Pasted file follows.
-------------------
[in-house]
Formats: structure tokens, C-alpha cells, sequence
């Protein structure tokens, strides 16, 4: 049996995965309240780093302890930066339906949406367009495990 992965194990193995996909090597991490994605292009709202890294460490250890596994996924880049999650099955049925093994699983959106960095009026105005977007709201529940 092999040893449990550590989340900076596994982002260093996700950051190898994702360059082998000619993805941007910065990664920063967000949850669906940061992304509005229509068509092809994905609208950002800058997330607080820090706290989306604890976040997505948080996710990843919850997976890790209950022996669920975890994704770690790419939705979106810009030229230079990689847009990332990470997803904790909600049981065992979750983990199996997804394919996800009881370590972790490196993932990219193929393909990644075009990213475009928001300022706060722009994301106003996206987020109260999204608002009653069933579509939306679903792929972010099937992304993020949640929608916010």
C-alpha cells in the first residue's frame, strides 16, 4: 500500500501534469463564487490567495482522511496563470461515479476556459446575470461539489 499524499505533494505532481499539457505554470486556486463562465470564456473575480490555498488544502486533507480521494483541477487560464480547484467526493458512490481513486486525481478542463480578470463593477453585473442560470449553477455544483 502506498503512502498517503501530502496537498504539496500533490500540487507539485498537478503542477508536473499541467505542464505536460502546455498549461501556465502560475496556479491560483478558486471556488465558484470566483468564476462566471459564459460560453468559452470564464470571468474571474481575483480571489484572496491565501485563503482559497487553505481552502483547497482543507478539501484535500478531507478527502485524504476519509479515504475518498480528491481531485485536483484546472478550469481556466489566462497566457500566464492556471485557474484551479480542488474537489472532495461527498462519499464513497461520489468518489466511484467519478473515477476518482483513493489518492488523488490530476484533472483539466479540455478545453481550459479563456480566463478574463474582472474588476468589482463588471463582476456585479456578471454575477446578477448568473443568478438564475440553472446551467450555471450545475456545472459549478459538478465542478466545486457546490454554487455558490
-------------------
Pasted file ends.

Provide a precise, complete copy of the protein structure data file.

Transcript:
[in-house]
Formats: structure tokens, C-alpha cells, sequence
């Protein structure tokens, strides 16, 4: 049996995965309240780093302890930066339906949406367009495990 992965194990193995996909090597991490994605292009709202890294460490250890596994996924880049999650099955049925093994699983959106960095009026105005977007709201529940 092999040893449990550590989340900076596994982002260093996700950051190898994702360059082998000619993805941007910065990664920063967000949850669906940061992304509005229509068509092809994905609208950002800058997330607080820090706290989306604890976040997505948080996710990843919850997976890790209950022996669920975890994704770690790419939705979106810009030229230079990689847009990332990470997803904790909600049981065992979750983990199996997804394919996800009881370590972790490196993932990219193929393909990644075009990213475009928001300022706060722009994301106003996206987020109260999204608002009653069933579509939306679903792929972010099937992304993020949640929608916010």
C-alpha cells in the first residue's frame, strides 16, 4: 500500500501534469463564487490567495482522511496563470461515479476556459446575470461539489 499524499505533494505532481499539457505554470486556486463562465470564456473575480490555498488544502486533507480521494483541477487560464480547484467526493458512490481513486486525481478542463480578470463593477453585473442560470449553477455544483 502506498503512502498517503501530502496537498504539496500533490500540487507539485498537478503542477508536473499541467505542464505536460502546455498549461501556465502560475496556479491560483478558486471556488465558484470566483468564476462566471459564459460560453468559452470564464470571468474571474481575483480571489484572496491565501485563503482559497487553505481552502483547497482543507478539501484535500478531507478527502485524504476519509479515504475518498480528491481531485485536483484546472478550469481556466489566462497566457500566464492556471485557474484551479480542488474537489472532495461527498462519499464513497461520489468518489466511484467519478473515477476518482483513493489518492488523488490530476484533472483539466479540455478545453481550459479563456480566463478574463474582472474588476468589482463588471463582476456585479456578471454575477446578477448568473443568478438564475440553472446551467450555471450545475456545472459549478459538478465542478466545486457546490454554487455558490